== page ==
Duloxetine‐related exclusion criteria

(I) Previous exposure to duloxetine, non-selective monoamine oxidase inhibitors, tricyclic antidepressants, selective serotonin reuptake inhibitors or SNRIs; (II) allergy to the duloxetine; (III) simultaneously usage of strong cytochrome P450 1A2 (CYP1A2) inhibitors; (IV) impaired liver function, liver cirrhosis, or liver transplantation; (V) severe renal impairment (estimated creatinine clearance less than 30 ml/min), requiring renal dialysis, or renal transplantation; (VI) history of cardiac arrhythmias, cardiac failure, myocardial infarction; (VII) personality disorder, psychiatric disorders or any major depressive disorder (based on Hospital Anxiety and Depression Scale (HADS), the cut-off point score was ≥ 11) [46]; (VIII) chronic gabapentin or pregabalin use (regular use for longer than 3 months), and chronic opioid use (regular use for longer than 3 months); (IX) a history of alcohol or other substance abuse or dependence prior to enrolment; (X) any other possible conditions that are considered inappropriate to participant in this clinical trial.

Randomization and allocation

After applying the selection criteria, the potentially eligible patients will be screened with the Central Sensitization Inventory (CSI) preoperatively, with a CSI score ≥ 40 indicating CS and a CSI score of < 40 indicating normal [46,47,48]. Patients with preoperative CS will be randomly allocated (1:1) to the duloxetine group or the placebo group by a computer-generated randomization list. After randomization, there will be a baseline assessment, such as patient demographics and baseline values for outcome measures. In addition, a group of patients who are assessed as normal will receive the placebo (as the blank control group). The hospital pharmacy will prepare indistinguishable capsules containing either duloxetine or placebo for the study. Randomization and allocation will be revealed only after the required number of subjects has been recruited and the data analysis has been completed.

Blinding

This trial was designed as a pragmatic, randomized, controlled, triple-blinded trial with three parallel arms. All patients, surgeons, clinical investigators who are responsible for data collection, and statisticians will be kept unaware of group assignments until the final data analyses were completed. Although patients will be kept blind to their prescription, the computer-generated randomization table will be provided to the hospital pharmacy. Therefore, our hospital pharmacy will not be blinded to the randomization and will prepare all medications with a single packet of medicine as scheduled. Considering the success of blinding is a fundamental issue in clinical trials, blinding will be further verified with the Bang’s Blinding Index [49]. After the intervention, patients will answer a separate question (“Guess Duloxetine”, “Guess Placebo”, “Don’t Know”) in the blind assessor questionnaire, which attempts to measure the effectiveness of blinding.

Perioperative care

All TKAs will be performed by the same orthopedic surgeon using the same approach. The routine perioperative analgesic strategy, including preemptive analgesia (celecoxib), intraoperative periarticular cocktail injection, postoperative patient-controlled analgesia (PCA) and celecoxib, and discharge medication (celecoxib). In case of patients suffering unbearable postoperative pain, morphine or other opioids will also be given, the opioid consumption would also be recorded and compared. In the duloxetine group, patients will receive a half-dose of preemptive duloxetine (30 mg/day) for a week before surgery, and a full-dose of duloxetine (60 mg/day) for six weeks after surgery. The maintenance dose (60 mg/day) of duloxetine was chosen based on previous publications [32, 43, 44, 50]. While patients in the placebo group and blank control group will receive placebo for the same period. All enrolled patients will receive the same standard preoperative publicizing and education, intraoperative type of anesthesia, postoperative care, and rehabilitation.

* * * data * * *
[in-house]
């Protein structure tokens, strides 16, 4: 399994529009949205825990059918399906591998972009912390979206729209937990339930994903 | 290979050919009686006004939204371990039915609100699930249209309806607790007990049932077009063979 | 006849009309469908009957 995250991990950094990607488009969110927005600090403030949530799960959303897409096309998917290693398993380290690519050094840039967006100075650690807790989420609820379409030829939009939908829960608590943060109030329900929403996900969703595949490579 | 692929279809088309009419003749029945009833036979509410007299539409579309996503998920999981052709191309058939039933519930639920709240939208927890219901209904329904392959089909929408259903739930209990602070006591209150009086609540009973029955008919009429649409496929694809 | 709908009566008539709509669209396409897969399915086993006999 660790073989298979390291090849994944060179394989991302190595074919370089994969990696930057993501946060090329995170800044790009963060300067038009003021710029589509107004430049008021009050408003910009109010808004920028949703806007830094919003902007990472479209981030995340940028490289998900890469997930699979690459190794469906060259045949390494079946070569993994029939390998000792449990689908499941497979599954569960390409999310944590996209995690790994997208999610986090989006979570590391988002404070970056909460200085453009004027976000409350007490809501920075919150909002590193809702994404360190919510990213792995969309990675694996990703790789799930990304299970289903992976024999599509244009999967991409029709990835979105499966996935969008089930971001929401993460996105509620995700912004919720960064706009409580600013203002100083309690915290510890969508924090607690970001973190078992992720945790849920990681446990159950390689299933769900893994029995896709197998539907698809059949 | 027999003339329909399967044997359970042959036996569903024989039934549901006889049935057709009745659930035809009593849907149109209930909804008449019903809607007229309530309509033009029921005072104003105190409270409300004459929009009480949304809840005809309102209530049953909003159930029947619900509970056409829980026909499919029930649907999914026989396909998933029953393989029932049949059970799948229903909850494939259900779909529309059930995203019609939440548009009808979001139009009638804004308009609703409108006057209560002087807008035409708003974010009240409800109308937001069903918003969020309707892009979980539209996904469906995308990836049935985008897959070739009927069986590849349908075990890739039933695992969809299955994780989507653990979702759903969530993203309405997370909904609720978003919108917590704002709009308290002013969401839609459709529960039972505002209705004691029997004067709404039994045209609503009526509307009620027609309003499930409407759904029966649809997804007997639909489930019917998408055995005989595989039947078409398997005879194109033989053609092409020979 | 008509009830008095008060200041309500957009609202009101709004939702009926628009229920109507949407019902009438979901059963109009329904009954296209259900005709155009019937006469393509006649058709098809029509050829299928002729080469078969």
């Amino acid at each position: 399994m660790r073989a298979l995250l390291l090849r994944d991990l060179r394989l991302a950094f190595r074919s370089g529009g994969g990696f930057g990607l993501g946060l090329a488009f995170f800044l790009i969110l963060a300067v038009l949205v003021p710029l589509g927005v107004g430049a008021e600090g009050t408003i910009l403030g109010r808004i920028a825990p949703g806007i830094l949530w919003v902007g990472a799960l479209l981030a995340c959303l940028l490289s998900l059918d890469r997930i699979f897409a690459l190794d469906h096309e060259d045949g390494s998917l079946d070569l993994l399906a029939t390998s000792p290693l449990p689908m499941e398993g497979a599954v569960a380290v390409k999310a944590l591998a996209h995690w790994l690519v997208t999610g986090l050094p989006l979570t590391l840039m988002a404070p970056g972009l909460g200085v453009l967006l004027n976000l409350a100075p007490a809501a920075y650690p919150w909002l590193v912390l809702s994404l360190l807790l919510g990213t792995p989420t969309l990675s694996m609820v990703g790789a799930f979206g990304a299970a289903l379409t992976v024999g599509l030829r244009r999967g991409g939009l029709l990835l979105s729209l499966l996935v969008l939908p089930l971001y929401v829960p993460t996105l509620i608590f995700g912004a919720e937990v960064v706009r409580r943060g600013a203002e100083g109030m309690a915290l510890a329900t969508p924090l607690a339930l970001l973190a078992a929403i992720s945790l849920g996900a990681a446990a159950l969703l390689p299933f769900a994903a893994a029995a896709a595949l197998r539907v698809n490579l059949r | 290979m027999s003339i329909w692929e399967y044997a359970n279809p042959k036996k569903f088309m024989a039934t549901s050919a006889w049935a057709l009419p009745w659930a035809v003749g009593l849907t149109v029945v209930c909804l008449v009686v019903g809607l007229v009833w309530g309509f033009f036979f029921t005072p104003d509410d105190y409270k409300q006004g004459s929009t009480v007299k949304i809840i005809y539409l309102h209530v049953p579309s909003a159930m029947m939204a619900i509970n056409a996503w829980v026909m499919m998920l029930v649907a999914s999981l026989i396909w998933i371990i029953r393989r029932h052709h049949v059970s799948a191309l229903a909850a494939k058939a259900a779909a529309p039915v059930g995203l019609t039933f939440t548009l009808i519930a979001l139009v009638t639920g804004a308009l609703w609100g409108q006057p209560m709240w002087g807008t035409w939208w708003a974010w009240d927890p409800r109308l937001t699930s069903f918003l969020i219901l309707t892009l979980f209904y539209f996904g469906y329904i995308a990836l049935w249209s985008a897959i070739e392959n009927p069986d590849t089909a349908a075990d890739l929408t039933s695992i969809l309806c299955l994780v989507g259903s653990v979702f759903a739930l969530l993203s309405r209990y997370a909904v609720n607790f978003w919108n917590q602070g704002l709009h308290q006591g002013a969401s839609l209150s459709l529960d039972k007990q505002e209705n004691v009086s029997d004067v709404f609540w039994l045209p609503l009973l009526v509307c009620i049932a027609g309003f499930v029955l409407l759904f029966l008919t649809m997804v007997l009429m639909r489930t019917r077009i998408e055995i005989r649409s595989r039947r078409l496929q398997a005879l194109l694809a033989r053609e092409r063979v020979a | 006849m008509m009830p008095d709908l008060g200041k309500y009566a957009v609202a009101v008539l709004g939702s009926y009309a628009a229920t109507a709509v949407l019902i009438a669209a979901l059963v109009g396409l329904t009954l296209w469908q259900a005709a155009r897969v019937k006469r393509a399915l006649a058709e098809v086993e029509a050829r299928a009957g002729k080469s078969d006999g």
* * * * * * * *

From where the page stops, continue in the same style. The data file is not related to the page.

Follow‐up period

During hospitalization, the basic metabolic panel will be obtained once or more to monitor serum sodium level, as hyponatremia is a duloxetine-induced complication that may occur early on after duloxetine initiation. In our routine clinical practice, patients are advised to return to the outpatient clinic for follow-up evaluation at one, three, and six months after surgery and subsequently every one year after surgery. Thus, in this clinical trial, all of the patients will be followed up at one, three, and six months after surgery. If patients are unwilling or unable to return to the study center for evaluation, they will be interviewed via telephone. Both the hospital and outpatient follow-up evaluation will be conducted by an investigator who is blinded to the experimental groups.

Criteria for withdrawal

Participants will be informed that they are under no obligation to participate and have the right to withdraw consent for participation in this clinical trial at any point without prejudice, and their routine clinical care and follow-up will not be affected by declining to participate or withdrawing from the trial. Meanwhile, the investigator or regulatory authority can discontinue a patient’s participation in the clinical trial at any time if medically or otherwise necessary. Of note, it is not recommended to discontinue duloxetine abruptly, especially when taking the maintenance dose of 60 mg/day. Therefore, the participant who wishes to discontinue or withdraw must contact the investigator to obtain discontinuation advice.

Outcome measurement

The following outcome parameters and patient characteristics will be retrieved from electronic hospital information systems or medical records, physical examination, and patient questionnaires.